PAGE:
Ocean Networks Canada (ONC) is one of the world's largest and most advanced cabled ocean obervatory. It is composed of many obervatories, the largest one being the North East Pacific Time-series Underwater Networked Experiment (NEPTUNE) coastal network.
The NEPTUNE cabled ocean observatory, completed in 2009, is a versatile multidisciplinary subsea system. Its backbone infrastructure comprises 800 kilometer loop of telecommunication fibre-optic cables to power and transfer data to a variety of sensors. It has been designed for long-lived, highly reliable underwater operations. The high-speed data link and high power is available at 5 nodes across the Juan de Fuca tectonic plate (200,000 square kilometers) off the coast British Columbia. Each node acts as a hub for core observations and experiments. A total of 17 primary junction boxes are cabled to the nodes and used to connect hundreds of instruments including traditional oceanographic sensors, cameras, hydrophones and other complex systems including electro-mechanical ones.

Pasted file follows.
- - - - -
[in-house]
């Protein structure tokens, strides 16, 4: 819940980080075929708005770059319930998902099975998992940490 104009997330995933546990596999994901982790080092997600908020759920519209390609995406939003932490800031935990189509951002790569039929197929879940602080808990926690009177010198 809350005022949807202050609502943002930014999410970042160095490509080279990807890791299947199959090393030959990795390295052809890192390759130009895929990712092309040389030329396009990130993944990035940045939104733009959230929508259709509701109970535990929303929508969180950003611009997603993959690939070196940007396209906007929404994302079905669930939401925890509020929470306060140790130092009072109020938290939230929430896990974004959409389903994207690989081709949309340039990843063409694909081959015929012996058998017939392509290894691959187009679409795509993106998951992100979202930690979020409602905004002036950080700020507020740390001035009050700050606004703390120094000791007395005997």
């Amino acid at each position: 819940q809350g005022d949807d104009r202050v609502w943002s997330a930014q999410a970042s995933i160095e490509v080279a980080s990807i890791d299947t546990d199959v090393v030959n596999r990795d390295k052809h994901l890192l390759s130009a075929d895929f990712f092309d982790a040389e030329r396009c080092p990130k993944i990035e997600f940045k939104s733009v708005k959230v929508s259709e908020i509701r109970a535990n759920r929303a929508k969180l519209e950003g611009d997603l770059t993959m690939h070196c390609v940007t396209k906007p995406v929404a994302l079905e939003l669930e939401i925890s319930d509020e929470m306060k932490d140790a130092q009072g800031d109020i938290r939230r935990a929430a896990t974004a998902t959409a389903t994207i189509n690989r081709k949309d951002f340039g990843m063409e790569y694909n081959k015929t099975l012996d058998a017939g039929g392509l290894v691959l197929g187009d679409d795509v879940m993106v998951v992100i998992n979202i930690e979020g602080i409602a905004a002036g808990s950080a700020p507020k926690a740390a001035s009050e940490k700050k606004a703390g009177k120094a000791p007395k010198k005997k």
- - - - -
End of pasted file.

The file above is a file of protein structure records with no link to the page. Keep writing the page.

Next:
The node deployed in 2009 at Cascadia Basin (see map below) is the one selected for P-ONE. The node is installed at a depth of 2660 meter; the wide and flat sediment surface provides ideal conditions to host a neutrino obervatory, namely a large abyssal plain with temperatures below 2ºC.